In 2012, the average number of items (questions) administered per candidate was around 119 on the NCLEX-RN and 117 on the NCLEX-PN.

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Question: What is the average length of candidate exam?

Currently, an average RN exam lasts for 2.5 hours and an average PN exam lasts for 2.3 hours.

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Question: How many candidates run out of time?

Currently, about 2% of NCLEX candidates run out of time on their exams. This percentage has been consistent since 2005. The run out of time rates are similar for the NCLEX-RN and NCLEX-PN.

Find more information about how CAT determines a pass or fail result when a candidate runs out of time.

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Question: How many candidates receive the maximum number of items

About 20% candidates receive the maximum number of items: 265 items for the NCLEX-RN exam and 205 items for the NCLEX-PN exam.

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Question: What are the current statistics of the likelihood to pass the NCLEX on 2nd, 3rd and 4th attempts?

A research study addressing the relationship between retake attempts and NCLEX performance was published in JONA: Healthcare, Law, Ethics and Regulations. Bibliography of this study is as follows:

Woo, A., Wendt, A., & Liu, W. (2009). NCLEX pass rates: An investigation into effect of lag time and retake attempts. Journal of Nursing Administration: Healthcare, Law, Ethics, and Regulation, 11(1), 23-26.

Source: https://www.ncsbn.org/2321.htm

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Question: Is it true that the screen just stops without specific indications that the exam is completed?

No. There is a message that appears on the candidate's computer screen, which states "Examination is ended."

Source: https://www.ncsbn.org/2325.htm

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Question: What is an alternate item format?

An alternate item format (previously known as an innovative item format) is an exam item, or question, that uses a format other than standard, four-option, multiple-choice items to assess candidate ability. Alternate item formats may include:

  • Multiple-response items that require a candidate to select two or more responses
  • Fill-in-the-blank items that require a candidate to type in number(s) in a calculation item
  • Hot spot items that ask a candidate to identify one or more area (s) on a picture or graphic
  • Chart/exhibit format where candidates will be presented with a problem and will need to read the information in the chart/exhibit to answer the problem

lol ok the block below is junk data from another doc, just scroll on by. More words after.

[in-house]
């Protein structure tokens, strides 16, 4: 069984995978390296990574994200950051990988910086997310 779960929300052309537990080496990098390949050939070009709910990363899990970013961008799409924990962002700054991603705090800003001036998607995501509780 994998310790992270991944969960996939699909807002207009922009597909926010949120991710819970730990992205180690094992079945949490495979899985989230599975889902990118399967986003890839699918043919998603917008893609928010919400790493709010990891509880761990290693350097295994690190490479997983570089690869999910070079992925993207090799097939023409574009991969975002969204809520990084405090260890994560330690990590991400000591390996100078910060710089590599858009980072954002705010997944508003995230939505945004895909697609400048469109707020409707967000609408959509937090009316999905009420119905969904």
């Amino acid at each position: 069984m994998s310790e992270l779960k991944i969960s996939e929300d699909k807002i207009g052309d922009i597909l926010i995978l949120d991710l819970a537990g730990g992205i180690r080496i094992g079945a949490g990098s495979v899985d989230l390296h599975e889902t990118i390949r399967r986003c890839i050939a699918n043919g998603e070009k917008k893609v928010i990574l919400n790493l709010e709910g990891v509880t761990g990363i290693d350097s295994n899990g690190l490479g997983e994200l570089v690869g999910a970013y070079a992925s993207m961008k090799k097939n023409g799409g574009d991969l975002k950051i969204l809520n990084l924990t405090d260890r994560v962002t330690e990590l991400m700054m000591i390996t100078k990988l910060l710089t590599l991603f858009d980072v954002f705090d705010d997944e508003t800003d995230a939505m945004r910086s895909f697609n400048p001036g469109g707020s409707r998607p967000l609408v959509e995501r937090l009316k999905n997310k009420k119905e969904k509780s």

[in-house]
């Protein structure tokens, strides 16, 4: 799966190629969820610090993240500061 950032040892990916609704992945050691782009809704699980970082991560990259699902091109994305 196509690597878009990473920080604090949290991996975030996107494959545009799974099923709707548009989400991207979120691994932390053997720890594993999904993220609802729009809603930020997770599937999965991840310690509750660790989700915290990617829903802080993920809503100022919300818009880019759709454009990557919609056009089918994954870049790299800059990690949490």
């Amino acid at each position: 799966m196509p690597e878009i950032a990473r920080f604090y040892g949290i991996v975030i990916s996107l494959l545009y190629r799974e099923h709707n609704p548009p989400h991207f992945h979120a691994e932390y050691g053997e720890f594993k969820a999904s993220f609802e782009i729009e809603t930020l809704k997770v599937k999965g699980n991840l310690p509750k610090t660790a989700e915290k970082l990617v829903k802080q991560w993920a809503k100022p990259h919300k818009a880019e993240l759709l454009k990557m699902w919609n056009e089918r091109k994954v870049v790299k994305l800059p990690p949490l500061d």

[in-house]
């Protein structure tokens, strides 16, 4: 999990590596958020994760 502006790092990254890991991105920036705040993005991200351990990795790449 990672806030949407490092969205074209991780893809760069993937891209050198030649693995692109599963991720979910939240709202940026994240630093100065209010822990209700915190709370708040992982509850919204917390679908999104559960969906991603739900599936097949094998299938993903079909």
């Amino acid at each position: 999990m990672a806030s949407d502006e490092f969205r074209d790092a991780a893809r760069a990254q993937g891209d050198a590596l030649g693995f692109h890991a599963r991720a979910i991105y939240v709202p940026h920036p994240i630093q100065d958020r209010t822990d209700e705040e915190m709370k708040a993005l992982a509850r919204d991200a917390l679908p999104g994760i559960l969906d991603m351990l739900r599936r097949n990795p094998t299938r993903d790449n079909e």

• Ordered Response items that require a candidate to rank order or move options to provide the correct answer
  • Audio item format where the candidate is presented an audio clip and uses headphones to listen and select the option that applies
  • Graphic Options that present the candidate with graphics instead of text for the answer options and they will be required to select the appropriate graphic answer

Any item formats, including standard multiple-choice items, may include multimedia, charts, tables or graphic images.

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Question: Is there a certain percentage of alternate items on the NCLEX examinations?

There is no established percentage of items with alternate formats that will be administered to candidates. The NCLEX examination is computer adaptive and items are based on the candidate's ability. There are alternate item types in all areas of the test plan, across all difficulty levels.

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Question: Is it true that if a candidate misses any medication calculation questions they will automatically fail the NCLEX?

It is NOT true that if a candidate misses a calculation item they will automatically fail the NCLEX examination. All items "count" the same.

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Question:Do multiple response items have less than 3 correct responses?

Multiple response items are described as having five or six options with a minimum of two correct (key) options. Items contain the statement "Select all that apply". At this time, NCSBN requires the candidate to utilize their comprehensive knowledge to determine the appropriate amount of applicable maximum correct answers to each item. In short, we disclose how many, at a minimum can be correct; however, we do not disclose how many at a maximum may/may not be correct.

Source: https://www.ncsbn.org/2334.htm

I hope this is helpful.

2 Followers; 9 Articles; 56,151 Profile Views; 2,802 Posts